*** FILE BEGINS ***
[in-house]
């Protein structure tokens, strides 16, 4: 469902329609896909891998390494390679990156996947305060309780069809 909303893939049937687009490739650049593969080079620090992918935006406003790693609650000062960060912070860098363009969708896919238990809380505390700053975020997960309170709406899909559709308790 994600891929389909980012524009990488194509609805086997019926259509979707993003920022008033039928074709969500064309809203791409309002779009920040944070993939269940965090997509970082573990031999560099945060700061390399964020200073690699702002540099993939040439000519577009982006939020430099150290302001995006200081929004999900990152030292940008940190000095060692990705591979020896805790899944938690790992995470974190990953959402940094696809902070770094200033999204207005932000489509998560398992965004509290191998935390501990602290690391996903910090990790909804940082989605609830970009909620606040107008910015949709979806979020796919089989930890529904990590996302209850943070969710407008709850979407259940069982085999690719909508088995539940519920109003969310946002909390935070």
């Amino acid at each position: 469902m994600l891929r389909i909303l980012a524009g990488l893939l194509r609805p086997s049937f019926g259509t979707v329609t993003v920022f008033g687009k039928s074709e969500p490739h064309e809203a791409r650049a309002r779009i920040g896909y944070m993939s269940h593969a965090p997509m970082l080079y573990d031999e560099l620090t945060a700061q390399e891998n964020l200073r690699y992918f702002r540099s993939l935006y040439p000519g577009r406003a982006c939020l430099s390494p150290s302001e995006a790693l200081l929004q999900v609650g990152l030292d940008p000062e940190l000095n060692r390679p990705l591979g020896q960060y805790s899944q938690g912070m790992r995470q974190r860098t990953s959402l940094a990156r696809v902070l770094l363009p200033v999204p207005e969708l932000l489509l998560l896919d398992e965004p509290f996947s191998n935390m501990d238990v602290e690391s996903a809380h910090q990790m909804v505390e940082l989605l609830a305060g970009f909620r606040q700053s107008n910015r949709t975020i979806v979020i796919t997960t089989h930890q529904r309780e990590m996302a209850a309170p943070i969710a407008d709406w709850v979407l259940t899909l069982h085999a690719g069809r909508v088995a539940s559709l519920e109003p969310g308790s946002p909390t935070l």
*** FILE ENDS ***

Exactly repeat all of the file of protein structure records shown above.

[in-house]
């Protein structure tokens, strides 16, 4: 469902329609896909891998390494390679990156996947305060309780069809 909303893939049937687009490739650049593969080079620090992918935006406003790693609650000062960060912070860098363009969708896919238990809380505390700053975020997960309170709406899909559709308790 994600891929389909980012524009990488194509609805086997019926259509979707993003920022008033039928074709969500064309809203791409309002779009920040944070993939269940965090997509970082573990031999560099945060700061390399964020200073690699702002540099993939040439000519577009982006939020430099150290302001995006200081929004999900990152030292940008940190000095060692990705591979020896805790899944938690790992995470974190990953959402940094696809902070770094200033999204207005932000489509998560398992965004509290191998935390501990602290690391996903910090990790909804940082989605609830970009909620606040107008910015949709979806979020796919089989930890529904990590996302209850943070969710407008709850979407259940069982085999690719909508088995539940519920109003969310946002909390935070």
């Amino acid at each position: 469902m994600l891929r389909i909303l980012a524009g990488l893939l194509r609805p086997s049937f019926g259509t979707v329609t993003v920022f008033g687009k039928s074709e969500p490739h064309e809203a791409r650049a309002r779009i920040g896909y944070m993939s269940h593969a965090p997509m970082l080079y573990d031999e560099l620090t945060a700061q390399e891998n964020l200073r690699y992918f702002r540099s993939l935006y040439p000519g577009r406003a982006c939020l430099s390494p150290s302001e995006a790693l200081l929004q999900v609650g990152l030292d940008p000062e940190l000095n060692r390679p990705l591979g020896q960060y805790s899944q938690g912070m790992r995470q974190r860098t990953s959402l940094a990156r696809v902070l770094l363009p200033v999204p207005e969708l932000l489509l998560l896919d398992e965004p509290f996947s191998n935390m501990d238990v602290e690391s996903a809380h910090q990790m909804v505390e940082l989605l609830a305060g970009f909620r606040q700053s107008n910015r949709t975020i979806v979020i796919t997960t089989h930890q529904r309780e990590m996302a209850a309170p943070i969710a407008d709406w709850v979407l259940t899909l069982h085999a690719g069809r909508v088995a539940s559709l519920e109003p969310g308790s946002p909390t935070l």